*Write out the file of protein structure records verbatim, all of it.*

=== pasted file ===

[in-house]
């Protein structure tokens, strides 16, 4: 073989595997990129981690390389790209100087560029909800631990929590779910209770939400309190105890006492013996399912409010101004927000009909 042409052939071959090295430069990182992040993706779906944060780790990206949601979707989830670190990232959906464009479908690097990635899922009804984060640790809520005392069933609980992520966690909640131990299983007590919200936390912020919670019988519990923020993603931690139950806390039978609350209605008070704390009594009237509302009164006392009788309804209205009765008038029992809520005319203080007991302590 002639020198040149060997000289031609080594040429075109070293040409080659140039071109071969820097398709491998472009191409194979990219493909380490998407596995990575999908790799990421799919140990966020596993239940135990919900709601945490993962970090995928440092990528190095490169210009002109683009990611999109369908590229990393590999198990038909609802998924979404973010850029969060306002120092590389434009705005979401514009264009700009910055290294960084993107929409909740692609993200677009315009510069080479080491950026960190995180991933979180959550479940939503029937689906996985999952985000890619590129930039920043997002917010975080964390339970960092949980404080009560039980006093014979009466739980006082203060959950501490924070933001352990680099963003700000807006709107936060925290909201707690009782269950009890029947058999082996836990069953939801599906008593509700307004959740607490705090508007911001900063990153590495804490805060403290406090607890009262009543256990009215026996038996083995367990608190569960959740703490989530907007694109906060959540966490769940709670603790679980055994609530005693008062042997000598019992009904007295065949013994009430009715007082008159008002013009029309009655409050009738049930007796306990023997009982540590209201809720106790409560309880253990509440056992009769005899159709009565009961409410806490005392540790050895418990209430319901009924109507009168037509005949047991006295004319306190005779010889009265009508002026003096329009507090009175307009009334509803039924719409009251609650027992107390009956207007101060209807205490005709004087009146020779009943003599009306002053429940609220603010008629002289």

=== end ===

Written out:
[in-house]
């Protein structure tokens, strides 16, 4: 073989595997990129981690390389790209100087560029909800631990929590779910209770939400309190105890006492013996399912409010101004927000009909 042409052939071959090295430069990182992040993706779906944060780790990206949601979707989830670190990232959906464009479908690097990635899922009804984060640790809520005392069933609980992520966690909640131990299983007590919200936390912020919670019988519990923020993603931690139950806390039978609350209605008070704390009594009237509302009164006392009788309804209205009765008038029992809520005319203080007991302590 002639020198040149060997000289031609080594040429075109070293040409080659140039071109071969820097398709491998472009191409194979990219493909380490998407596995990575999908790799990421799919140990966020596993239940135990919900709601945490993962970090995928440092990528190095490169210009002109683009990611999109369908590229990393590999198990038909609802998924979404973010850029969060306002120092590389434009705005979401514009264009700009910055290294960084993107929409909740692609993200677009315009510069080479080491950026960190995180991933979180959550479940939503029937689906996985999952985000890619590129930039920043997002917010975080964390339970960092949980404080009560039980006093014979009466739980006082203060959950501490924070933001352990680099963003700000807006709107936060925290909201707690009782269950009890029947058999082996836990069953939801599906008593509700307004959740607490705090508007911001900063990153590495804490805060403290406090607890009262009543256990009215026996038996083995367990608190569960959740703490989530907007694109906060959540966490769940709670603790679980055994609530005693008062042997000598019992009904007295065949013994009430009715007082008159008002013009029309009655409050009738049930007796306990023997009982540590209201809720106790409560309880253990509440056992009769005899159709009565009961409410806490005392540790050895418990209430319901009924109507009168037509005949047991006295004319306190005779010889009265009508002026003096329009507090009175307009009334509803039924719409009251609650027992107390009956207007101060209807205490005709004087009146020779009943003599009306002053429940609220603010008629002289």